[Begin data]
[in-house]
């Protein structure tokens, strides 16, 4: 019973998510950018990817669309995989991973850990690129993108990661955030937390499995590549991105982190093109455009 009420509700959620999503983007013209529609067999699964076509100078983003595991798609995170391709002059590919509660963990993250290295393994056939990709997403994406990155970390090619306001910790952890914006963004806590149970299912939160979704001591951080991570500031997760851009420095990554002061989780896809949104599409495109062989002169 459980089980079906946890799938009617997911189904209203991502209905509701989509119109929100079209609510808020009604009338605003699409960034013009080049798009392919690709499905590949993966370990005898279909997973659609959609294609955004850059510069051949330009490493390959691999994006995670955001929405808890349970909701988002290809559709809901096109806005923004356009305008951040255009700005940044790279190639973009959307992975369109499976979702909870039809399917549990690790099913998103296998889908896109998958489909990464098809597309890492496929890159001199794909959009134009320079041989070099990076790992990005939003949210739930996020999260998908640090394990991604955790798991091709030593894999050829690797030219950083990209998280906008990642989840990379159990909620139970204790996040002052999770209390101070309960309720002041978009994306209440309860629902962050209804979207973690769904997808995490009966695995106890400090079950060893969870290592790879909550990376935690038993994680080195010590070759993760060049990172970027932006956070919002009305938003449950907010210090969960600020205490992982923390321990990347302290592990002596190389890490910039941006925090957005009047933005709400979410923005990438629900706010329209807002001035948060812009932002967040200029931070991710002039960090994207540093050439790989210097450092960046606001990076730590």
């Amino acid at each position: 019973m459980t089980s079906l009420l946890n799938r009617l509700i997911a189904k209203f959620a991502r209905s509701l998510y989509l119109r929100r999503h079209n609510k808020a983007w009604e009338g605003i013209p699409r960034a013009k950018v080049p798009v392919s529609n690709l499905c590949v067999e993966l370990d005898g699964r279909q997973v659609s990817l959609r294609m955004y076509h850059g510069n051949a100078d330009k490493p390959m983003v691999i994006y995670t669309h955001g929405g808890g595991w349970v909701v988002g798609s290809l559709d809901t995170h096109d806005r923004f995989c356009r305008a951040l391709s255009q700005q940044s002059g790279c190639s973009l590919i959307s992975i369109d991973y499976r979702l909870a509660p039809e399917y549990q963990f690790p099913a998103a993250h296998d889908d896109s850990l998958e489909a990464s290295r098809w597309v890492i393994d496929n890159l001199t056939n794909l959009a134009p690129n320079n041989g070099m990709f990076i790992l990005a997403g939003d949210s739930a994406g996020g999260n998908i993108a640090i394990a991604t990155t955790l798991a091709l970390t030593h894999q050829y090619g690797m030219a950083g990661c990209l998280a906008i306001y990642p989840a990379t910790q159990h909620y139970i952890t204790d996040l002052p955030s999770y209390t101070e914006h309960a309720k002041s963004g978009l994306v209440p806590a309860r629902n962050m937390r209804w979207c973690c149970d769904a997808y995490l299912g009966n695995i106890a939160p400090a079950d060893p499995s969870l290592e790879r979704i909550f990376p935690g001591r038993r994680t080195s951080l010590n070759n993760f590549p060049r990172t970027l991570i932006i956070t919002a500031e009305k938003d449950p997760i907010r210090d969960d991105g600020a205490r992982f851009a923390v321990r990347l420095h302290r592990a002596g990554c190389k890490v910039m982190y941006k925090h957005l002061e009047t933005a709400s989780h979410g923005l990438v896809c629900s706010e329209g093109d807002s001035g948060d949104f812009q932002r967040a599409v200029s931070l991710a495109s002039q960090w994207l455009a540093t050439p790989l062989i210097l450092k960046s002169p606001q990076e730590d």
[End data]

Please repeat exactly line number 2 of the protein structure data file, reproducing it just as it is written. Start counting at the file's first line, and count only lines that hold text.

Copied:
């Protein structure tokens, strides 16, 4: 019973998510950018990817669309995989991973850990690129993108990661955030937390499995590549991105982190093109455009 009420509700959620999503983007013209529609067999699964076509100078983003595991798609995170391709002059590919509660963990993250290295393994056939990709997403994406990155970390090619306001910790952890914006963004806590149970299912939160979704001591951080991570500031997760851009420095990554002061989780896809949104599409495109062989002169 459980089980079906946890799938009617997911189904209203991502209905509701989509119109929100079209609510808020009604009338605003699409960034013009080049798009392919690709499905590949993966370990005898279909997973659609959609294609955004850059510069051949330009490493390959691999994006995670955001929405808890349970909701988002290809559709809901096109806005923004356009305008951040255009700005940044790279190639973009959307992975369109499976979702909870039809399917549990690790099913998103296998889908896109998958489909990464098809597309890492496929890159001199794909959009134009320079041989070099990076790992990005939003949210739930996020999260998908640090394990991604955790798991091709030593894999050829690797030219950083990209998280906008990642989840990379159990909620139970204790996040002052999770209390101070309960309720002041978009994306209440309860629902962050209804979207973690769904997808995490009966695995106890400090079950060893969870290592790879909550990376935690038993994680080195010590070759993760060049990172970027932006956070919002009305938003449950907010210090969960600020205490992982923390321990990347302290592990002596190389890490910039941006925090957005009047933005709400979410923005990438629900706010329209807002001035948060812009932002967040200029931070991710002039960090994207540093050439790989210097450092960046606001990076730590």